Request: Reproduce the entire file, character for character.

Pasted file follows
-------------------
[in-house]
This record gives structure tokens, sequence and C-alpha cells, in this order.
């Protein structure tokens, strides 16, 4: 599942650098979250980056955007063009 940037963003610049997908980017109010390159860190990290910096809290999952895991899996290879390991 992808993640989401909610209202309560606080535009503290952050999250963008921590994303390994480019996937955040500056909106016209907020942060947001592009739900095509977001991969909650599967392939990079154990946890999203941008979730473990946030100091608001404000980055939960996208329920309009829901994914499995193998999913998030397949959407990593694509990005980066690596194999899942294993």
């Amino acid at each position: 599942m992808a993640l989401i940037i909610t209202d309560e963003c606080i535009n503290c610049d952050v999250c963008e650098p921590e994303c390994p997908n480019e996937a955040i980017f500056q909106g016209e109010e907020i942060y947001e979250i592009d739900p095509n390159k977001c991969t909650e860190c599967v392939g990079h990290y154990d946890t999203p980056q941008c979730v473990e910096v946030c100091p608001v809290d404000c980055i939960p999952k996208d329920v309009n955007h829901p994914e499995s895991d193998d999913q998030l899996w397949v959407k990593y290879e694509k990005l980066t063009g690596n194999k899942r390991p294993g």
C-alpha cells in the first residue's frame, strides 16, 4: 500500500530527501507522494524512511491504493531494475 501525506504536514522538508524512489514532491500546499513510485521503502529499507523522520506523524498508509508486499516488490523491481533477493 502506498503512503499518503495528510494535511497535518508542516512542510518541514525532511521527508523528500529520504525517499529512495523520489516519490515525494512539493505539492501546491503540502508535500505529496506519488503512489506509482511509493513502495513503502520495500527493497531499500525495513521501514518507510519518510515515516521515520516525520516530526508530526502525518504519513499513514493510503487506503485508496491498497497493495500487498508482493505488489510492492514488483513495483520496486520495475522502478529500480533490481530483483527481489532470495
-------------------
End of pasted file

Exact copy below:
[in-house]
This record gives structure tokens, sequence and C-alpha cells, in this order.
């Protein structure tokens, strides 16, 4: 599942650098979250980056955007063009 940037963003610049997908980017109010390159860190990290910096809290999952895991899996290879390991 992808993640989401909610209202309560606080535009503290952050999250963008921590994303390994480019996937955040500056909106016209907020942060947001592009739900095509977001991969909650599967392939990079154990946890999203941008979730473990946030100091608001404000980055939960996208329920309009829901994914499995193998999913998030397949959407990593694509990005980066690596194999899942294993």
């Amino acid at each position: 599942m992808a993640l989401i940037i909610t209202d309560e963003c606080i535009n503290c610049d952050v999250c963008e650098p921590e994303c390994p997908n480019e996937a955040i980017f500056q909106g016209e109010e907020i942060y947001e979250i592009d739900p095509n390159k977001c991969t909650e860190c599967v392939g990079h990290y154990d946890t999203p980056q941008c979730v473990e910096v946030c100091p608001v809290d404000c980055i939960p999952k996208d329920v309009n955007h829901p994914e499995s895991d193998d999913q998030l899996w397949v959407k990593y290879e694509k990005l980066t063009g690596n194999k899942r390991p294993g």
C-alpha cells in the first residue's frame, strides 16, 4: 500500500530527501507522494524512511491504493531494475 501525506504536514522538508524512489514532491500546499513510485521503502529499507523522520506523524498508509508486499516488490523491481533477493 502506498503512503499518503495528510494535511497535518508542516512542510518541514525532511521527508523528500529520504525517499529512495523520489516519490515525494512539493505539492501546491503540502508535500505529496506519488503512489506509482511509493513502495513503502520495500527493497531499500525495513521501514518507510519518510515515516521515520516525520516530526508530526502525518504519513499513514493510503487506503485508496491498497497493495500487498508482493505488489510492492514488483513495483520496486520495475522502478529500480533490481530483483527481489532470495